“The times they are a changing.” – Bob Dylan, 1964
No doubt when Dylan put these famous words together, he thought the world was moving pretty fast, and taking us places unimagined. If you can remember 1964, you probably would agree with him. But the truth is, you/we/he haven’t seen anything yet.
We tend to reflect on the 18 or so year old Internet and see iPhones, Netflix, Youtube and Facebook (and their myriad clones and competitors) as its principal manifestations. Lately I’ve started to realize that I at least missed something. The real import of the Net is that it achieved the original intent of ARPANET – that is to (principally) share knowledge – in spectacular fashion. The messy, competitive, collaborative, unstructured, organic, audacious, distributed sharing of knowledge that resulted, and the consequent transfer of knowledge from the developed to the developing world, means that we are facing a tsunami of unprecedented techno/socio/political disruption that will set the context for our future selves – as individuals and collectives for decades to come.
The cumulative impact of 3D printing, the Internet of Things, wearable computers, nanotechnology, robotics, the always extended Moores Law, or the other ‘top 10/20/30+’ trends noted by McKinsey and others (and tracked here on Innovation Digest), is that we are transitioning from the era of continuous change to continuous disruption. From “make or become different” to “disturbance or problems that interrupt an event, activity, or process” (according to the dictionary). The rate at which new marketplaces and market players will appear and dominate will only be surpassed by those that will be disrupted and discarded.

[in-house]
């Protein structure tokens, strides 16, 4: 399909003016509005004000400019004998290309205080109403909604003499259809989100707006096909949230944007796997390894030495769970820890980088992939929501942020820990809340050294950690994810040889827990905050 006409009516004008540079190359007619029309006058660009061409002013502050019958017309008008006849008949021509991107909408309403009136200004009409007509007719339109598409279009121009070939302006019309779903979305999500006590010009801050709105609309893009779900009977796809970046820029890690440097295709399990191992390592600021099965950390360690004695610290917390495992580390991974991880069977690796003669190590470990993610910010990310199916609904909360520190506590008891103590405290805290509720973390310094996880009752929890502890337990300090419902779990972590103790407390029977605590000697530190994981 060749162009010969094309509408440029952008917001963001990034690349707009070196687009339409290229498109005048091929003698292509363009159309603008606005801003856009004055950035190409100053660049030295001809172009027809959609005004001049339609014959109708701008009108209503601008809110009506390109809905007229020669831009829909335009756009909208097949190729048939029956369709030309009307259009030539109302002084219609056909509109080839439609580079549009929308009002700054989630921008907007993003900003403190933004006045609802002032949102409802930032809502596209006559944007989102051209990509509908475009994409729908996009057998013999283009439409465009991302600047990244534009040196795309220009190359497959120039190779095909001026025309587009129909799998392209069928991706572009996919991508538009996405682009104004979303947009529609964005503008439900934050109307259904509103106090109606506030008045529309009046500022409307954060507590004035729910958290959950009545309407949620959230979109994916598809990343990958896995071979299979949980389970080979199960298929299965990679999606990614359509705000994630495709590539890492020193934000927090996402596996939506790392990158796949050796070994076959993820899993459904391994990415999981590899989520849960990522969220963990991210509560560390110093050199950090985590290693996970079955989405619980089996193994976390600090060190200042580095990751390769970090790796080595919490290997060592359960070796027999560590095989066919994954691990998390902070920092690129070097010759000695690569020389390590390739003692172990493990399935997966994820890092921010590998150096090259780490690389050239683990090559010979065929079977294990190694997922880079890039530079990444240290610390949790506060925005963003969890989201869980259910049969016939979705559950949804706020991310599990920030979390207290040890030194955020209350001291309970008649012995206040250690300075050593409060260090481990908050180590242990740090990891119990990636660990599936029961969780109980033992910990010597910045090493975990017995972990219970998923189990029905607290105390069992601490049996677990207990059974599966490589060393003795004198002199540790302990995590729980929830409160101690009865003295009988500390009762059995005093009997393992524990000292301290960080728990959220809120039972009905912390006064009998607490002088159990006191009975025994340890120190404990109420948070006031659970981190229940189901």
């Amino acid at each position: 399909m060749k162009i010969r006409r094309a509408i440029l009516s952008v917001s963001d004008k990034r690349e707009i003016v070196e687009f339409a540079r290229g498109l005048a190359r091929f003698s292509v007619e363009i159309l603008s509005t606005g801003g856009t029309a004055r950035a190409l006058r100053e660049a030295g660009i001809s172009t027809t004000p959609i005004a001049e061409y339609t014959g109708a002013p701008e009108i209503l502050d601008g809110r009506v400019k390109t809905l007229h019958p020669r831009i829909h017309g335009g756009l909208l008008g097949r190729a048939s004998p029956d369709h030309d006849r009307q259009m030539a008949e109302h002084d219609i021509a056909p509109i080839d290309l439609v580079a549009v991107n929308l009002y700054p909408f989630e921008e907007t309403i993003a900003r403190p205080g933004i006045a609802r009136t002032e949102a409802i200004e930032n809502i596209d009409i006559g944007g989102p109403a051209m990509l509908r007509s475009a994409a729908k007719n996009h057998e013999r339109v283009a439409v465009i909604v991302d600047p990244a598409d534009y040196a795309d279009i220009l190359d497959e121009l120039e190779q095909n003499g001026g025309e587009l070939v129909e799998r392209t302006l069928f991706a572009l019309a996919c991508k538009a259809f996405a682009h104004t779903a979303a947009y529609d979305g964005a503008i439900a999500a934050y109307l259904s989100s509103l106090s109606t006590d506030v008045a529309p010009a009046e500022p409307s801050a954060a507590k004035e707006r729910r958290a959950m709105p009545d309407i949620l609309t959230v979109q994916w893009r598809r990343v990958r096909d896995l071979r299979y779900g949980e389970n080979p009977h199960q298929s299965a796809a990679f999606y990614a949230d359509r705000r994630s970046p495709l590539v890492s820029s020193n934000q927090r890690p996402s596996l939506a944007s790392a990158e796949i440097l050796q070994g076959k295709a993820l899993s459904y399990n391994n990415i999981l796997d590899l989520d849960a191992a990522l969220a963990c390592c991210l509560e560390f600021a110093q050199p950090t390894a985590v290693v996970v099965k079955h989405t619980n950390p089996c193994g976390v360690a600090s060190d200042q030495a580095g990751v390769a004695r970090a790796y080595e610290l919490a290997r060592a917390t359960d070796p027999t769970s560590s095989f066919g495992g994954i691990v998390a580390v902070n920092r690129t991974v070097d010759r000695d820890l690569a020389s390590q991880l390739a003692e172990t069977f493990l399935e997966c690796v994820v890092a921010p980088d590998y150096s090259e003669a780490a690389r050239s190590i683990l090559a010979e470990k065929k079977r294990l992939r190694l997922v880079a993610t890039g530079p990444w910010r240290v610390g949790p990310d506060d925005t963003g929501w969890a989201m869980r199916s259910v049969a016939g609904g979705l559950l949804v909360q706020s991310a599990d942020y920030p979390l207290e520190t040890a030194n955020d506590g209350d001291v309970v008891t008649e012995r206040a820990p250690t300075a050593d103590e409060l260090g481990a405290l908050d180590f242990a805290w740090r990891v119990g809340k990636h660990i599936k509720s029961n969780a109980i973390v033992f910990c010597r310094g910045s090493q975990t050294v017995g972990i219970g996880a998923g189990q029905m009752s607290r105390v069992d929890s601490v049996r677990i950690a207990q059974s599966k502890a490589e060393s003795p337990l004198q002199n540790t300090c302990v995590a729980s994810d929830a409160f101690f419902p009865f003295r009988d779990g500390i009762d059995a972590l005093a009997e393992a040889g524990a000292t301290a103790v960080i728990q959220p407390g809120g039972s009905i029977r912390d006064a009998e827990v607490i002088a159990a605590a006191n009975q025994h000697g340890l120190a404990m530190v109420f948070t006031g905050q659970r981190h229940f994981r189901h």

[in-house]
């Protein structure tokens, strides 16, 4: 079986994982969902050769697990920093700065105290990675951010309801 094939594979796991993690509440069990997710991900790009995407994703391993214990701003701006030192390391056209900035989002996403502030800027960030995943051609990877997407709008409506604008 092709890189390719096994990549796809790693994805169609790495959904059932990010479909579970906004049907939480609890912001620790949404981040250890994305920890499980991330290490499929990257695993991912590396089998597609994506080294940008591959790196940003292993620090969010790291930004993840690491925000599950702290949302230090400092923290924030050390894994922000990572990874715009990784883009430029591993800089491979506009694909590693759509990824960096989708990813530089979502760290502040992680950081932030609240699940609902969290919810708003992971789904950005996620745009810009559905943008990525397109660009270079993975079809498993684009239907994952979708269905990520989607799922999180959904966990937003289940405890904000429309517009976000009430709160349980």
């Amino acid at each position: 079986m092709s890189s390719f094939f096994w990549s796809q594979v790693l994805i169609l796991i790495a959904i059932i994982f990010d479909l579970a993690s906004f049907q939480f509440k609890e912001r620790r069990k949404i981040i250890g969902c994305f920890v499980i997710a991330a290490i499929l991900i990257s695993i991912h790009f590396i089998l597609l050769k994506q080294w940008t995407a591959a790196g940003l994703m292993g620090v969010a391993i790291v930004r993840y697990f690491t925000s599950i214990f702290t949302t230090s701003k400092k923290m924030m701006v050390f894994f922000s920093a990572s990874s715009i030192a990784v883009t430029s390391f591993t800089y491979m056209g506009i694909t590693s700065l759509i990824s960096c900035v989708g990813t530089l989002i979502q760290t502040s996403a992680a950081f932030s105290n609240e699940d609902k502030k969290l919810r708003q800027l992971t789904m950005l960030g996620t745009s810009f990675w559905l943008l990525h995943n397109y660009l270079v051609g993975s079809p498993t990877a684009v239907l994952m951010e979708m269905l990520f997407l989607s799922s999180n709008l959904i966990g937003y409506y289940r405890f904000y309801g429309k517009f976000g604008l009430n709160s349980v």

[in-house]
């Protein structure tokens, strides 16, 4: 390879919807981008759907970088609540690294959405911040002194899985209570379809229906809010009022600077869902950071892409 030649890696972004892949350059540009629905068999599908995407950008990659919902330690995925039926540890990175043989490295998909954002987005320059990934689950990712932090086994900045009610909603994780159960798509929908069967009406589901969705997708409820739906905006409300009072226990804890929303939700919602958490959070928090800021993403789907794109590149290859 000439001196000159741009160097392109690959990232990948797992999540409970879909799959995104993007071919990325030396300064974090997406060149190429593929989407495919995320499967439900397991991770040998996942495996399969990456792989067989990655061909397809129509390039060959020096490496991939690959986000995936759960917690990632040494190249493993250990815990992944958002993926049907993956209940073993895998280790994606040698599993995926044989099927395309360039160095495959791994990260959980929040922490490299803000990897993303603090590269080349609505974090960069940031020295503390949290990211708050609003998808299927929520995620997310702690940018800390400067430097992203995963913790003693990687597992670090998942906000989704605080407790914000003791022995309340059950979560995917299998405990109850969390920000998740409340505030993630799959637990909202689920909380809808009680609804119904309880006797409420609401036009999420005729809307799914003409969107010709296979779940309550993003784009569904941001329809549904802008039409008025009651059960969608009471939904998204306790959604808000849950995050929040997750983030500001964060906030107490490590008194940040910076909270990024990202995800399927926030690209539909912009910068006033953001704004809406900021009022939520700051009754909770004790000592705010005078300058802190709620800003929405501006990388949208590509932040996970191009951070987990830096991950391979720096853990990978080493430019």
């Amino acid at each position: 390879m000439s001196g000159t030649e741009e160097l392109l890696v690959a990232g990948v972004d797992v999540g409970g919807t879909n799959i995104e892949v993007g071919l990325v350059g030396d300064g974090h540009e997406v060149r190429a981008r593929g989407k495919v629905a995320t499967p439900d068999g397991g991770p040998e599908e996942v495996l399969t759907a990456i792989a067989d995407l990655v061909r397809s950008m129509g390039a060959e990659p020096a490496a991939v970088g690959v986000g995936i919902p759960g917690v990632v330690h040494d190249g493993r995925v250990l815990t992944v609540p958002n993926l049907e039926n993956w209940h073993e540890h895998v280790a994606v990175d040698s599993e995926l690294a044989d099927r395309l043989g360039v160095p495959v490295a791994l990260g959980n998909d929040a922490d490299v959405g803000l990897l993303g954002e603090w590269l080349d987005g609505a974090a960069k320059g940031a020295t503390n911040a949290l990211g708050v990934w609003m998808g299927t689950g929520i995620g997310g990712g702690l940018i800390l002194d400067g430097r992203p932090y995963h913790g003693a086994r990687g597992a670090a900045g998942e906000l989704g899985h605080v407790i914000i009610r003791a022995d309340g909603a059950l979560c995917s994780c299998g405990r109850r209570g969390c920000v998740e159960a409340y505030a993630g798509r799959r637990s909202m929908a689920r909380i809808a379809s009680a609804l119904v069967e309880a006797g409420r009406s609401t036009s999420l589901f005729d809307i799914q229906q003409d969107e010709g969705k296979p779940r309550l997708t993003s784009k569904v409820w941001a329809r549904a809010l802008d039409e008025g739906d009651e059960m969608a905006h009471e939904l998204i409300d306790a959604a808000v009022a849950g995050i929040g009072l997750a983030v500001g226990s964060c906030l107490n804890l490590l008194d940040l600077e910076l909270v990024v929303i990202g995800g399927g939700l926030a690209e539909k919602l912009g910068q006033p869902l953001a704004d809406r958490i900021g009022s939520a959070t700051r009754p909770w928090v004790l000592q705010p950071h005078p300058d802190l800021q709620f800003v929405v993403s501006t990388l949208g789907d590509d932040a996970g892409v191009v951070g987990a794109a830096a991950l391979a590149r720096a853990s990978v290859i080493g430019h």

As one almost of Dylan’s generation, one could argue that the rate and breadth of change in the last 50 years has been disruptive. But this feels materially different to me. Very different. The glue which binds us – language, shared values etc. have been stretched to be sure, but they have not broken. The tectonic shifts I contemplate, will redefine the definition of self, business and community, where common interest will increasingly offset and displace the dictates of common geography. This surely is a good thing, much, much more than a bad thing.
But what does it mean? Among other things (a great many in fact), it means that the notion of managing our destiny will change markedly. Because we will have little or no idea what we will be doing or capable of doing ten, five, four, three or even two years from now, we will need to focus on our purpose – that will in turn drive the purposeful actions that that will allow us to prosper and excel. Who we are and what we want to offer the world should be resolute and unchanging. Thus armed, we are then able to contemplate the purposeful action that enables us to seize our destiny.
It starts then with – who are you, and what do you want to offer the world? What’s your purpose?